I am still new to brewing: First attempt with Christmas gifts used a refill kit that turned out to be partial - resulted in stout that tasted fine but is very weak. Second attempt is due to be bottled later this morning. This second attempt is a "North of England" brown ale LME / grain kit.

I've been reading quite a bit from John Palmer's "How to Brew" which seems to be a pretty complete guide, and I'm reading a lot about water. I've managed to get the local water reports (Irving,TX - water supplied via Dallas). Using the calculators inside the back of the book, I'm coming up with a mash pH of 5.7-5.8. This seemed a good match for a brown ale.

I measured the mash with brewing pH strips (as I'm starting out, I'm wary of investing in too much expensive equipment upfront - I can get a pH meter later if necessary). Okay pH strips aren't the most accurate, but I came up with a result more in the 5 - possibly 5.4 range. This is way off the bottom of the scale in the book!

I guess my question is, is it possible the mash was really that low? Or are the papers really that inaccurate? Of course the mash was a brown colour (as were the indicator colours), and the papers have a 0.4 resolution in the scale indicator. Could mash temperature have influenced the reading?

If it helps, the kit was 50/50 Amber and Dark malts with speciality grains mostly Caramel (3/4th) and lesser (1/8ths) special B and chocolate.

Looking forwards, I plan to brew quite a few English porters (a type of beer I like), but will not start these until Autumn (however much I like a good porter, they're not for a Texas summer!). I'm assuming I should adjust the chemistry for these? Before that, I intend to brew paler beers - I've just ordered an ESB kit, and after that I was thinking of more of a summer pale ale.

  • Was this a primarily malt extract recipe with steeped specialty grains?
    – Grafton C.
    Commented Feb 24, 2015 at 0:51
  • Yes - see my second to last paragraph. Liquid malts with steeped grains.
    – winwaed
    Commented Feb 24, 2015 at 18:24

2 Answers 2


Your pH was right on.

The optimal range for alpha- and beta-amylase is 5.1 to 5.5. See the "mash target" bubble in this image from How To Brew.

Mash pH, Temperature & Enzyme Activity

  • 1
    Always worth noting that mash pH depends on temperature. At mashing temps (~150 F) pH is typically ~0.35 units lower (more acidic) than the same mash cooled to room temperature. Commented Feb 21, 2015 at 18:58
  • @Franklin: I bet that is what is going on, because the diagram in the inside back cover with the colour guide that I was using suggested a higher pH. The difference is going to be about ~0.35... Explains my potential confusion :-)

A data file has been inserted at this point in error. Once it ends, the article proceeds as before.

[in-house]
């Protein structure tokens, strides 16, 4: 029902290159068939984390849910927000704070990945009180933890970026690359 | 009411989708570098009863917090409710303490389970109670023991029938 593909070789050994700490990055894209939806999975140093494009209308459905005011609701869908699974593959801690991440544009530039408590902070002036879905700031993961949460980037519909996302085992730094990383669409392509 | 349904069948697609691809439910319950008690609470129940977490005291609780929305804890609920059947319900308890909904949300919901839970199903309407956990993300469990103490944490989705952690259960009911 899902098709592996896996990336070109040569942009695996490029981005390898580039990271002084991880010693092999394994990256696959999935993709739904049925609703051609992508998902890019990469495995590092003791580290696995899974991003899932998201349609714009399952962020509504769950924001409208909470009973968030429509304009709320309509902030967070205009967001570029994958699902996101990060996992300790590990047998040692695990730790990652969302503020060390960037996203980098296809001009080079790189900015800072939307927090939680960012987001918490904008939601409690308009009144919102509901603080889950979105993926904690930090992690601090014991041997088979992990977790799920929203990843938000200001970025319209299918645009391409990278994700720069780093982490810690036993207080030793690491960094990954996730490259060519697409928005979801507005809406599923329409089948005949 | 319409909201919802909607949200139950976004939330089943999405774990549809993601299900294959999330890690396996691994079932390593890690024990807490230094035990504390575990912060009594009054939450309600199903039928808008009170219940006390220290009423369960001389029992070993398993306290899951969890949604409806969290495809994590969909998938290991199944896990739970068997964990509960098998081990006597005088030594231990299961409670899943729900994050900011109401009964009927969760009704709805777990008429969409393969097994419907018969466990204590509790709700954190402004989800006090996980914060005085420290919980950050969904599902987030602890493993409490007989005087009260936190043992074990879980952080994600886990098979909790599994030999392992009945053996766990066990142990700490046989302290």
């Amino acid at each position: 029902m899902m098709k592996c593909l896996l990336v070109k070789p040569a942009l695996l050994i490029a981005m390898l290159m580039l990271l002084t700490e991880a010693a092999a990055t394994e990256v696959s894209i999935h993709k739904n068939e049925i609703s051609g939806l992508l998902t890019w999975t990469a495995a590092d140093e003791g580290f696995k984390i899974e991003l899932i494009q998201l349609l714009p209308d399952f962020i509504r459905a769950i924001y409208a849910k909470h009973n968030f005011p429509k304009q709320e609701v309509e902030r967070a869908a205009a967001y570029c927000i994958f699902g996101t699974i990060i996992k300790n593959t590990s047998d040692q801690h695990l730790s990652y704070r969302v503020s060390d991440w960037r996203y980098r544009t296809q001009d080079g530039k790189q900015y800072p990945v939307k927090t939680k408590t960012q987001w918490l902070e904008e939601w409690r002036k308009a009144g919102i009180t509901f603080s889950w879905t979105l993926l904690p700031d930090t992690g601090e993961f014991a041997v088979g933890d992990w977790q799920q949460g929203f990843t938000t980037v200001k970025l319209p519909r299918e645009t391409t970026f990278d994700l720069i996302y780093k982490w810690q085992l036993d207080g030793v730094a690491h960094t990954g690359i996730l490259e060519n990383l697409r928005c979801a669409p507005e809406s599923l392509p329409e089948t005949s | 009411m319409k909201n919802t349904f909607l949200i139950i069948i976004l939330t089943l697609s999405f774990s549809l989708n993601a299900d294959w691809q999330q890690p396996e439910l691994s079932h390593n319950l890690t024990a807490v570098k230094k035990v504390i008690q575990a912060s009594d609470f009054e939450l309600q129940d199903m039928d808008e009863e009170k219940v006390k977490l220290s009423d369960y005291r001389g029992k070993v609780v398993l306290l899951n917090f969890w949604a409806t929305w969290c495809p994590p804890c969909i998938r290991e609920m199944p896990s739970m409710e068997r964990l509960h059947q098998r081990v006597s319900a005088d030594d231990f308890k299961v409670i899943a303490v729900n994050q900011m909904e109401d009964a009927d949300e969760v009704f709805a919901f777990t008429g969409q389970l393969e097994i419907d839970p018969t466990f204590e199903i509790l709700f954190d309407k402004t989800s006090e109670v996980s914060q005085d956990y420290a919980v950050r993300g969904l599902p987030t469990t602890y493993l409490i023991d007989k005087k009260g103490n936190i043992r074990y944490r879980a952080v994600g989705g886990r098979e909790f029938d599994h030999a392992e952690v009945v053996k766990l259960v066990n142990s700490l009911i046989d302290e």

– winwaed
    Commented Feb 21, 2015 at 19:53
  • I should say I'm not positive how this effects a reading on a strip, only an electrode-style pH meter, since strips will probably cool well before you read them. Commented Feb 21, 2015 at 20:28
  • I left out temperature effects because I didn't know if it applied to strips and such a small sample should cool pretty quickly. Commented Feb 22, 2015 at 15:34
  • Further, there are two temperature effects. 1. As noted by @FranklinPCombs, pH of the liquid at mash temp will be lower than the same room temperature sample. 2. High temperature changes the way electrode-based pH meters read. Auto Temperature Correcting (ATC) meters correct for this phenomenon, but not the first effect. Commented Feb 22, 2015 at 15:39

If the vast majority of your fermentables are coming from extract, pH isn't something you need to worry about. pH and heat are extremely important factors for mashing, but if you're using extract and specialty grains, you're not really mashing in the same sense. When you actually do start AG brewing you'll find that the grain addition tends to drop the pH to that sweet spot area anyway, barring something really wrong with water treatment. (Not sure how DFW does it, but all my mashes in Austin were spot-on without treatment.)

  • Thanks - and the dissolved ions, Ca, Mg, HCO3, etc? My understanding is that different concentrations favour different beer types?
    – winwaed
    Commented Feb 25, 2015 at 13:33
  • 1
    Water chemistry is crucial when attempting to reproduce or build around a classic beer style, e.g. using Berlin's water profile to brew a Berliner weisse, or cloning a commercial beer from another area. I don't mean to discourage you from experimenting with water chemistry, but the return will probably not justify the effort at this stage.
    – Grafton C.
    Commented Feb 25, 2015 at 21:42
  • @winwaed, different ions play different roles in the process. Ca and Mg are hardness ions and will tend to lower wort pH (even with extract) by reacting with malt-derived phosphates, while HCO3 (bicarbonate) buffers (works against) acidification. The three play a much larger role in all-grain brewing, during the mashing phase. Ca and Mg are also important yeast nutrients. Other ions, like SO4, Cl2, Na, etc. are, comparatively, chemically insignificant, but do provide distinct flavor characteristics in the finished beer. Commented Feb 26, 2015 at 0:08
  • Okay taco & Franklin - I'll "put a pin in it" until later :-)
    – winwaed
    Commented Feb 26, 2015 at 13:42

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